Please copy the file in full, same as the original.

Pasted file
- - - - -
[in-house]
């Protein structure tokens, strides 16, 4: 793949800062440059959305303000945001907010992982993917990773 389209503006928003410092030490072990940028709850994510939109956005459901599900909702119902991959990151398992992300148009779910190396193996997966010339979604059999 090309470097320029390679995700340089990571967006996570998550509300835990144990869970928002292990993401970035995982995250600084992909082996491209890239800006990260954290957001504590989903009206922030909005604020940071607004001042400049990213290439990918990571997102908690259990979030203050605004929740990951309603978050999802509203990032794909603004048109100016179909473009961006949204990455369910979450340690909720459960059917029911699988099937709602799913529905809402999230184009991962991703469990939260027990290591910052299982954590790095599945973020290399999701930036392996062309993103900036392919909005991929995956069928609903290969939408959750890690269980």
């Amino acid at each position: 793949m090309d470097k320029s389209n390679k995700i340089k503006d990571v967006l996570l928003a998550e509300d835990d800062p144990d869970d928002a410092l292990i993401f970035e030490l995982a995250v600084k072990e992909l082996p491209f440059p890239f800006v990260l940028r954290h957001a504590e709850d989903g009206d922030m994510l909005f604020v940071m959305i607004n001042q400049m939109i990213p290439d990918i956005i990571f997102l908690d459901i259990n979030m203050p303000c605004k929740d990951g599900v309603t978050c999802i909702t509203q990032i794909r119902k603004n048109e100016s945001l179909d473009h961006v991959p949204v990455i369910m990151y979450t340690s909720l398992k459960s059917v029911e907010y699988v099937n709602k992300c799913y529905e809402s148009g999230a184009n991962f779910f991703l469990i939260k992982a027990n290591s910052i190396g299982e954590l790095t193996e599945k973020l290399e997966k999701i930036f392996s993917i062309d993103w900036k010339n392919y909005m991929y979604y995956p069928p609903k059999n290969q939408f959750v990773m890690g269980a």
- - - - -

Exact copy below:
[in-house]
């Protein structure tokens, strides 16, 4: 793949800062440059959305303000945001907010992982993917990773 389209503006928003410092030490072990940028709850994510939109956005459901599900909702119902991959990151398992992300148009779910190396193996997966010339979604059999 090309470097320029390679995700340089990571967006996570998550509300835990144990869970928002292990993401970035995982995250600084992909082996491209890239800006990260954290957001504590989903009206922030909005604020940071607004001042400049990213290439990918990571997102908690259990979030203050605004929740990951309603978050999802509203990032794909603004048109100016179909473009961006949204990455369910979450340690909720459960059917029911699988099937709602799913529905809402999230184009991962991703469990939260027990290591910052299982954590790095599945973020290399999701930036392996062309993103900036392919909005991929995956069928609903290969939408959750890690269980």
């Amino acid at each position: 793949m090309d470097k320029s389209n390679k995700i340089k503006d990571v967006l996570l928003a998550e509300d835990d800062p144990d869970d928002a410092l292990i993401f970035e030490l995982a995250v600084k072990e992909l082996p491209f440059p890239f800006v990260l940028r954290h957001a504590e709850d989903g009206d922030m994510l909005f604020v940071m959305i607004n001042q400049m939109i990213p290439d990918i956005i990571f997102l908690d459901i259990n979030m203050p303000c605004k929740d990951g599900v309603t978050c999802i909702t509203q990032i794909r119902k603004n048109e100016s945001l179909d473009h961006v991959p949204v990455i369910m990151y979450t340690s909720l398992k459960s059917v029911e907010y699988v099937n709602k992300c799913y529905e809402s148009g999230a184009n991962f779910f991703l469990i939260k992982a027990n290591s910052i190396g299982e954590l790095t193996e599945k973020l290399e997966k999701i930036f392996s993917i062309d993103w900036k010339n392919y909005m991929y979604y995956p069928p609903k059999n290969q939408f959750v990773m890690g269980a």